2. An antenna comprising a hollow pipe waveguide, a cylinder, said cylinder surrounding said hollow pipe waveguide, the outer surface of said hollow pipe waveguide constituting the inner surface of a coaxial waveguide in conjunction with said cylinder, circumferentially positioned probes extending into said hollow pipe waveguide at a point removed from the end and at substantially right angles to the longitudinal axis thereof, said probes also extending into said coaxial waveguide substantially at the center thereof, a short-circuiting plug extending across said hollow pipe waveguide intermediate the ends of said coaxial waveguide for preventing the flow of energy in said hollow pipe waveguide therebeyond, and means for coupling energy transferred from said hollow pipe waveguide to said coaxial waveguide by said probes to free space.

3. An antenna comprising a hollow pipe waveguide, a cylinder, said cylinder surrounding said hollow pipe waveguide, the outer surface of said hollow pipe waveguide and said cylinder forming a coaxial waveguide, short-circuiting plugs positioned at the open ends of said coaxial waveguide, a short-circuiting plug extending across said hollow pipe waveguide at a point intermediate the ends of said coaxial waveguide for preventing the flow of energy in said hollow pipe waveguide therebeyond, coupling probes secured to said cylinder and extending into said hollow pipe waveguide at a point removed from the end and at right angles to the longitudinal axis thereof, said probes being equally spaced circumferentially about the center of said coaxial waveguide, and means coexistent with said coaxial waveguide for coupling energy coupled to said coaxial waveguide from said hollow pipe waveguide by said probes to free space.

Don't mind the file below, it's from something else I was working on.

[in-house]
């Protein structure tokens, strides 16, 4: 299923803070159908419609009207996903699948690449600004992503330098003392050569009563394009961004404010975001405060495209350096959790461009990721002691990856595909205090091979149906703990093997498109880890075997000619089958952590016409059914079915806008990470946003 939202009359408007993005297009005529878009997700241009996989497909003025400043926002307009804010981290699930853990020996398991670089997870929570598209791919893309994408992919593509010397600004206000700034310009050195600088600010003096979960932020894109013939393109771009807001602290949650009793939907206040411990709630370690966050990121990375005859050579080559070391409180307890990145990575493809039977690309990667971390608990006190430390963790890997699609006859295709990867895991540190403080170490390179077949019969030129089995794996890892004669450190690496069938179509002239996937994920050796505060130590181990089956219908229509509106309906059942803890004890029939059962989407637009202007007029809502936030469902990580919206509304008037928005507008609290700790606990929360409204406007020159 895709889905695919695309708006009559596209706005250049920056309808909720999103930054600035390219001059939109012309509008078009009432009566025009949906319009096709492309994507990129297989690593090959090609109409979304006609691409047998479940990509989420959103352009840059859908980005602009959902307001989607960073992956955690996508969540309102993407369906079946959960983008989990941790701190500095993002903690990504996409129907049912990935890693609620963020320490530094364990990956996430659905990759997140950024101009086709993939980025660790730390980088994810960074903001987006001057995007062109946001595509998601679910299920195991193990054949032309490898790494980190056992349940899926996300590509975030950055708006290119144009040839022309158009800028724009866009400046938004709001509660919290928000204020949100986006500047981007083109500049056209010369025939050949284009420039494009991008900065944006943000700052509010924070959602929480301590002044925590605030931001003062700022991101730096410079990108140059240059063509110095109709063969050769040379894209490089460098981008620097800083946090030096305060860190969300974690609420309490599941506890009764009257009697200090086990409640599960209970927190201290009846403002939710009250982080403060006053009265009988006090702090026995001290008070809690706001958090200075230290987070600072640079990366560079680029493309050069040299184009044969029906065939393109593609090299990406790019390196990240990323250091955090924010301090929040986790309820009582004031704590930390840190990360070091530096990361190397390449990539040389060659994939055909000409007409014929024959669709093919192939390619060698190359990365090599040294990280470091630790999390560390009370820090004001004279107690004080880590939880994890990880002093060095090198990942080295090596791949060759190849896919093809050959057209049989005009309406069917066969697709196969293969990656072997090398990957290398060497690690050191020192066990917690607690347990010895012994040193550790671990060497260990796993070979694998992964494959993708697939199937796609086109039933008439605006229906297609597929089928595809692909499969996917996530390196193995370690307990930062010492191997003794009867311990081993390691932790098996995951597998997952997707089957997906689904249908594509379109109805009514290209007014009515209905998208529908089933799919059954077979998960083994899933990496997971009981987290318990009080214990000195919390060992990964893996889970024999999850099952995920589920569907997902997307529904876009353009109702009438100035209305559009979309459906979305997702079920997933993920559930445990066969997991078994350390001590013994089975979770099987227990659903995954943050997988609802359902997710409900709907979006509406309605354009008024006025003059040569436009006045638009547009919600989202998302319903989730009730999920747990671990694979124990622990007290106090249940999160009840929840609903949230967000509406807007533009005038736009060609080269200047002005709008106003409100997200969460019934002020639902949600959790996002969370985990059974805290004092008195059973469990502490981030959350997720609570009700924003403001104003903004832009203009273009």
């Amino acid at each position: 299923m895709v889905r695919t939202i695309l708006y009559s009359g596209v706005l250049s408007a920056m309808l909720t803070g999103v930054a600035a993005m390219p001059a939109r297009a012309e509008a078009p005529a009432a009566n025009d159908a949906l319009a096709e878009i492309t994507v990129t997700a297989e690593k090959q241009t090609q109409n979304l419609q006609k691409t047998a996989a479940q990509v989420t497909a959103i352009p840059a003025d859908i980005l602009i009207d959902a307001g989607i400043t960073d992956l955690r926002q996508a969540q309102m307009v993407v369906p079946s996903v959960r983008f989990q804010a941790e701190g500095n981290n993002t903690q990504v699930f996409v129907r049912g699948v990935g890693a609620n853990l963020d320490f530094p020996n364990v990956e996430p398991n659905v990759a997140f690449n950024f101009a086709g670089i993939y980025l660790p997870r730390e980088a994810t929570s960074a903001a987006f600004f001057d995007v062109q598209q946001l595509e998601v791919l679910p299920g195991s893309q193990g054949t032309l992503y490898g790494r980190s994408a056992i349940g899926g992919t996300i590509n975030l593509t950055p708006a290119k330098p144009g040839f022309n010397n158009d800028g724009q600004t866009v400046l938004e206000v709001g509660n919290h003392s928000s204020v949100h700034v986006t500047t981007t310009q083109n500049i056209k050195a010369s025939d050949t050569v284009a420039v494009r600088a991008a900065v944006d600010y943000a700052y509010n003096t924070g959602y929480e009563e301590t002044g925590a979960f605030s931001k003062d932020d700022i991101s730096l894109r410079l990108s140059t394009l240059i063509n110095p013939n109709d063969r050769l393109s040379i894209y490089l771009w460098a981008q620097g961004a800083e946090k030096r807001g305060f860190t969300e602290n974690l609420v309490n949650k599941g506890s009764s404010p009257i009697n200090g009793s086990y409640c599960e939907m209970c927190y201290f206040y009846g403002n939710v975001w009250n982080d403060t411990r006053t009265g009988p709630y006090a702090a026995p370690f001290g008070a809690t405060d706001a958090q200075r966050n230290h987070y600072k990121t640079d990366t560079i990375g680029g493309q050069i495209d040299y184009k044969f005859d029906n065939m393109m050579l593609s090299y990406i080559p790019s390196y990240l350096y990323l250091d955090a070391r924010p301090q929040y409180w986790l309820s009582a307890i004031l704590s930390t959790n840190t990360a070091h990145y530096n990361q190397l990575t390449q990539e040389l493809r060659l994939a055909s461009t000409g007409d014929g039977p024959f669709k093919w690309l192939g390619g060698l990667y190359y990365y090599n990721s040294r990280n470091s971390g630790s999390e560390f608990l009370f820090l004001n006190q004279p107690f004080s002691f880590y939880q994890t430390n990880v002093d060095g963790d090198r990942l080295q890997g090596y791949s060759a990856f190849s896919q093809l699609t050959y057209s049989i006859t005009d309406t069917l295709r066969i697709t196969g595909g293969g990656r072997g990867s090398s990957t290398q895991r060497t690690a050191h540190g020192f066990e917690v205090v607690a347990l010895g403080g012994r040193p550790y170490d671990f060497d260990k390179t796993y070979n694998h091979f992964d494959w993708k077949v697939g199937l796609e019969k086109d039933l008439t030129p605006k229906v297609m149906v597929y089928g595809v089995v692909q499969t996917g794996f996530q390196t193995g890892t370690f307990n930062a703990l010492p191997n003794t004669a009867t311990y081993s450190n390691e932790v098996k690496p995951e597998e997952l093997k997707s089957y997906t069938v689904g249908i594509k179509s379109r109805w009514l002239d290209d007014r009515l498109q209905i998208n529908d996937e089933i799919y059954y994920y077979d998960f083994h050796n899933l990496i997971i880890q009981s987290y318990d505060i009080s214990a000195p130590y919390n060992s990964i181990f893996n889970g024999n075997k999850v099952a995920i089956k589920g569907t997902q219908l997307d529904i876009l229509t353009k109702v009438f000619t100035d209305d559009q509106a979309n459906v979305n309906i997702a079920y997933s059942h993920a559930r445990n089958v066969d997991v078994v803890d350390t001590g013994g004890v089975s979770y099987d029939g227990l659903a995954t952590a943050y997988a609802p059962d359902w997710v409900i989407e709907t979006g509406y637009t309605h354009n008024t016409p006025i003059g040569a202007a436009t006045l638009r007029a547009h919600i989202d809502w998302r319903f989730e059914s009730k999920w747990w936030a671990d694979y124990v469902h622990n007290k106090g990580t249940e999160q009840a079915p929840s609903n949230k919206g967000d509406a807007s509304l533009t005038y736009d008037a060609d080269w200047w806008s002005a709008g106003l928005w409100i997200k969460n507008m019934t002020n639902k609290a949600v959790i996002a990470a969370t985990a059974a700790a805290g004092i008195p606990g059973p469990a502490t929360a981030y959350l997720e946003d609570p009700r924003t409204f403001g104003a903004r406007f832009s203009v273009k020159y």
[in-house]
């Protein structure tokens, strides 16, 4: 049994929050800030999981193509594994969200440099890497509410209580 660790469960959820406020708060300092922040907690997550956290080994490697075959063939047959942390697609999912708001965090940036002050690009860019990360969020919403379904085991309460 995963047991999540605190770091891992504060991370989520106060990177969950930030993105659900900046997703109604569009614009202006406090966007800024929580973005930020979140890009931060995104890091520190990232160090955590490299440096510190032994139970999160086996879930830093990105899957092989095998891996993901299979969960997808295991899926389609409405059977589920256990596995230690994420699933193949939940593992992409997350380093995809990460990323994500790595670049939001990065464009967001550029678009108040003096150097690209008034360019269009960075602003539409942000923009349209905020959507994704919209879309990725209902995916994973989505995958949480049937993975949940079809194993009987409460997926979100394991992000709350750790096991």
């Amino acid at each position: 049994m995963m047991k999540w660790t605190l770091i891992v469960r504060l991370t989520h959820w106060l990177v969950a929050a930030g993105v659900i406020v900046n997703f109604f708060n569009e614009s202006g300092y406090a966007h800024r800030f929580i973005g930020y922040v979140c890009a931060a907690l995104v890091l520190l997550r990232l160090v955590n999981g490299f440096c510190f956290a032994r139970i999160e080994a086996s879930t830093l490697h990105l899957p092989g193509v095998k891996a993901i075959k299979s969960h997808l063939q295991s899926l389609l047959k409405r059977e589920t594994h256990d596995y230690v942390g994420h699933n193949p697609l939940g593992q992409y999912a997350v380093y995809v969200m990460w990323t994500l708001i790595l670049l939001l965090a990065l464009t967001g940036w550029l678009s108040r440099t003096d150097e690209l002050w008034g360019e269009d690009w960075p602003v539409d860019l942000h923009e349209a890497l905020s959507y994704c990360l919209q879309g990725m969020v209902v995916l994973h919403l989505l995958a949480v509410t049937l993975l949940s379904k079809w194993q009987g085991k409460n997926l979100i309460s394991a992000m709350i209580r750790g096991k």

4. An antenna comprising a hollow pipe waveguide, a cylinder, said cylinder surrounding said hollow pipe waveguide, the outer surface of said hollow pipe waveguide and said cylinder forming a coaxial waveguide, a metallic short-circuiting plug mounted intermediate the ends of said coaxial waveguide in said hollow pipe waveguide, short-circuiting plugs mounted at the open ends of said coaxial waveguide, a layer of coupling probes secured to said cylinder wall and extending into said hollow pipe waveguide at a point removed from said first mentioned short-circuiting plug and at right angles to the longitudinal axis of said hollow pipe waveguide, said probes being equally spaced circumferentially about the center of said coaxial waveguide, a plurality of layers of radiator probes extending into free space at right angles to the surface of said coaxial waveguide, said radiator probes in each of said layers being equally spaced circumferentially about said antenna whereby energy coupled be- 6 tween said waveguides by said coupling probes is coupled to free space.